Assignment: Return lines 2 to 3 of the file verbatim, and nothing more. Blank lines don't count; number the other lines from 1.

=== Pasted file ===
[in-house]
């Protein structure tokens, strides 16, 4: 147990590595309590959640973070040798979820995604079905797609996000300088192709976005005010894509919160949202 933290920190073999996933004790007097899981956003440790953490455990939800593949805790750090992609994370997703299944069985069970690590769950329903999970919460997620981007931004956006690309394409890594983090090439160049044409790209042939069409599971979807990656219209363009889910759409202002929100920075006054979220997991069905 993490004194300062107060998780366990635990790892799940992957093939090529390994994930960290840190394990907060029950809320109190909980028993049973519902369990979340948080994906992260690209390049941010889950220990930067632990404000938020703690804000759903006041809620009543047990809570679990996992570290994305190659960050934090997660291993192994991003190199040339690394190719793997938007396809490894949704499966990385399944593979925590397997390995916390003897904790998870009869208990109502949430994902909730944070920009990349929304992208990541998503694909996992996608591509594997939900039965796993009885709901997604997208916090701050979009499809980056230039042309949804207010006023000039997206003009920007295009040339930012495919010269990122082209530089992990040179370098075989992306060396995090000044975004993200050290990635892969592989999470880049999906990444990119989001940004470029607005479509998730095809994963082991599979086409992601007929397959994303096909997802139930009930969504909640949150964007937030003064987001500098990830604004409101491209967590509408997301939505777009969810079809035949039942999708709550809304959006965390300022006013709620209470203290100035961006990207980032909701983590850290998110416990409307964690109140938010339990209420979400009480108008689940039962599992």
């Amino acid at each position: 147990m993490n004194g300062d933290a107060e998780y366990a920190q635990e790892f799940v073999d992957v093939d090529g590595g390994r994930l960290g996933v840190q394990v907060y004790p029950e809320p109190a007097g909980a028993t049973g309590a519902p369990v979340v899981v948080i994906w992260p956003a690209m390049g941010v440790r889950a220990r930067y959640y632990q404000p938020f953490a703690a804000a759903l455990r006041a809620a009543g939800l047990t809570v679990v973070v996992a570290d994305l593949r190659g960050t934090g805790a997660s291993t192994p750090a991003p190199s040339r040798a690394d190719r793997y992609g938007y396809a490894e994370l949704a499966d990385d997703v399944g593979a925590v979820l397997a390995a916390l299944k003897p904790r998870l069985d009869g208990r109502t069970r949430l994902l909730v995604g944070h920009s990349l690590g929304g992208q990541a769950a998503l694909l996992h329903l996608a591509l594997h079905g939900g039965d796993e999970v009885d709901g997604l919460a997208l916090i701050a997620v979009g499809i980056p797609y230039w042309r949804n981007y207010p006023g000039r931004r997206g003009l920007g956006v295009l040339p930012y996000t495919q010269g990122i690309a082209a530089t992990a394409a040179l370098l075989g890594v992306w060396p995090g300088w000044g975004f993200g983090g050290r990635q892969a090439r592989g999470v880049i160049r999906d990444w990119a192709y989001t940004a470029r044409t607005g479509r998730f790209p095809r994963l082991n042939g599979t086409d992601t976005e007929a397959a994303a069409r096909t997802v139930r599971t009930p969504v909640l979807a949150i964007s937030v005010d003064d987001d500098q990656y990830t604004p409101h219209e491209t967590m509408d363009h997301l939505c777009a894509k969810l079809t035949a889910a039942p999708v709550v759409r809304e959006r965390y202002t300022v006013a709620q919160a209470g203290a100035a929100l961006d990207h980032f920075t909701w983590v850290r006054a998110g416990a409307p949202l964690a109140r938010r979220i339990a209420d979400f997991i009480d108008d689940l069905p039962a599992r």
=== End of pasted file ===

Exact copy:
């Protein structure tokens, strides 16, 4: 147990590595309590959640973070040798979820995604079905797609996000300088192709976005005010894509919160949202 933290920190073999996933004790007097899981956003440790953490455990939800593949805790750090992609994370997703299944069985069970690590769950329903999970919460997620981007931004956006690309394409890594983090090439160049044409790209042939069409599971979807990656219209363009889910759409202002929100920075006054979220997991069905 993490004194300062107060998780366990635990790892799940992957093939090529390994994930960290840190394990907060029950809320109190909980028993049973519902369990979340948080994906992260690209390049941010889950220990930067632990404000938020703690804000759903006041809620009543047990809570679990996992570290994305190659960050934090997660291993192994991003190199040339690394190719793997938007396809490894949704499966990385399944593979925590397997390995916390003897904790998870009869208990109502949430994902909730944070920009990349929304992208990541998503694909996992996608591509594997939900039965796993009885709901997604997208916090701050979009499809980056230039042309949804207010006023000039997206003009920007295009040339930012495919010269990122082209530089992990040179370098075989992306060396995090000044975004993200050290990635892969592989999470880049999906990444990119989001940004470029607005479509998730095809994963082991599979086409992601007929397959994303096909997802139930009930969504909640949150964007937030003064987001500098990830604004409101491209967590509408997301939505777009969810079809035949039942999708709550809304959006965390300022006013709620209470203290100035961006990207980032909701983590850290998110416990409307964690109140938010339990209420979400009480108008689940039962599992």
């Amino acid at each position: 147990m993490n004194g300062d933290a107060e998780y366990a920190q635990e790892f799940v073999d992957v093939d090529g590595g390994r994930l960290g996933v840190q394990v907060y004790p029950e809320p109190a007097g909980a028993t049973g309590a519902p369990v979340v899981v948080i994906w992260p956003a690209m390049g941010v440790r889950a220990r930067y959640y632990q404000p938020f953490a703690a804000a759903l455990r006041a809620a009543g939800l047990t809570v679990v973070v996992a570290d994305l593949r190659g960050t934090g805790a997660s291993t192994p750090a991003p190199s040339r040798a690394d190719r793997y992609g938007y396809a490894e994370l949704a499966d990385d997703v399944g593979a925590v979820l397997a390995a916390l299944k003897p904790r998870l069985d009869g208990r109502t069970r949430l994902l909730v995604g944070h920009s990349l690590g929304g992208q990541a769950a998503l694909l996992h329903l996608a591509l594997h079905g939900g039965d796993e999970v009885d709901g997604l919460a997208l916090i701050a997620v979009g499809i980056p797609y230039w042309r949804n981007y207010p006023g000039r931004r997206g003009l920007g956006v295009l040339p930012y996000t495919q010269g990122i690309a082209a530089t992990a394409a040179l370098l075989g890594v992306w060396p995090g300088w000044g975004f993200g983090g050290r990635q892969a090439r592989g999470v880049i160049r999906d990444w990119a192709y989001t940004a470029r044409t607005g479509r998730f790209p095809r994963l082991n042939g599979t086409d992601t976005e007929a397959a994303a069409r096909t997802v139930r599971t009930p969504v909640l979807a949150i964007s937030v005010d003064d987001d500098q990656y990830t604004p409101h219209e491209t967590m509408d363009h997301l939505c777009a894509k969810l079809t035949a889910a039942p999708v709550v759409r809304e959006r965390y202002t300022v006013a709620q919160a209470g203290a100035a929100l961006d990207h980032f920075t909701w983590v850290r006054a998110g416990a409307p949202l964690a109140r938010r979220i339990a209420d979400f997991i009480d108008d689940l069905p039962a599992r």